Between the major and minor roles pretty much every single one is highly memorable- a testament to fantastic script-writing, acting and directing. There’s the main character: Marge Gunderson, the pregnant chief of police of a small town in Minnesota. She is sweet, a very intelligent cop and like the other characters just a little bit eccentric. Perhaps her best line is when she politely questions the preliminary investigation of a fellow cop into some murders; “I’m not sure I agree with you a hundred percent on your police work there, Lou.”. Then there are the two thugs: the rude, idiotic and slightly ‘funny-looking’ Carl Showalter and his silent, psychopathic accomplice Gaear Grimsrud. But as I said, the minor characters are just as perfectly crafted, for example there is the desperate car salesman’s wife: Jean, who furiously works away in the kitchen, stirring and chopping at a perplexing yet weirdly amusing rate (having just written that, it might seem a bit odd how that could be funny without watching the film- but just trust me!).
As well as its great characters Fargo has an engaging and original plot (& which never gets overly convoluted). It has a hauntingly beautiful soundtrack which helps to set the mood of the film and strongly augments its best scenes. It is wonderfully shot as well, with the barren, freezing cold Minnesota winter brilliantly depicted in all its barren and freezing cold wonder.
This is a film that leaves you feeling deeply depressed by the end. In my opinion this is a good thing as it means the film-makers have done their job properly; the movie elicits strong emotional feelings from its audience (and not ‘cheap’ emotions such as disgust (e.g. crappy, gory horror movies don’t count)). It deals with the themes of loneliness, dysfunctional families and hopelessness. The main character Mia is a troubled and socially isolated 15-year-old who lives on a neglected Essex council estate with her alcoholic single mother and unruly little sister. The plot is based around Mia’s increasingly flirtatious relationship with her mum’s new boyfriend, who is keen for Mia to try and pursue a dancing career.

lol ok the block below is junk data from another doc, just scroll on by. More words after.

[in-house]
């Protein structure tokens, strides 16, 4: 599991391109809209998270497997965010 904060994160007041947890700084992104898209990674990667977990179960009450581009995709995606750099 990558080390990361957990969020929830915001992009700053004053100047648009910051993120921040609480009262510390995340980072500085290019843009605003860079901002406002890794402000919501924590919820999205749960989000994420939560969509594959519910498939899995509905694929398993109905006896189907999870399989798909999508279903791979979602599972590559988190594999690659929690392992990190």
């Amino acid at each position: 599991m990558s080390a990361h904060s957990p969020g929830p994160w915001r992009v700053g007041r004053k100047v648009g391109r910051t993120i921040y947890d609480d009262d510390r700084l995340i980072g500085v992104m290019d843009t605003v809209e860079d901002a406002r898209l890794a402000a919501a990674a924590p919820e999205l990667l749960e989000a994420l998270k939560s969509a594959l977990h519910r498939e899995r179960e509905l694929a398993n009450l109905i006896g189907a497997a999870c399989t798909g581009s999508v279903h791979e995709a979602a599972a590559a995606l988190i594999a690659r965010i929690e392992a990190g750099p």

Fish Tank is a perfect example of cinematic social realism, everything about it is so tragically believable- it’s very easy to imagine Mia being the focus of a slick documentary about deprived areas around London, for example. The estate she lives on is dilapidated and its inhabitants are impoverished and angry. Mia’s mum is borderline abusive and is desperately trying to cling onto vanished days of youth by drinking and holding debauched parties for her mates. School is out of the question for Mia due to her volatile and violent nature and so a large amount of her time is spent dreaming about becoming a professional dancer.
The film does a fantastic job of making you empathise with Mia; despite being violently impulsive, rude, a petty thief and a liar you can only feel sorry for her and blame her situation entirely on the unforgiving, hopeless environment that she grew up in. In this way, the film is also important social commentary as it is a piece of entertainment. It should make those opposed to the welfare state and government investment in neglected areas think twice about their viewpoints; people like Mia didn’t choose that life they were born into it.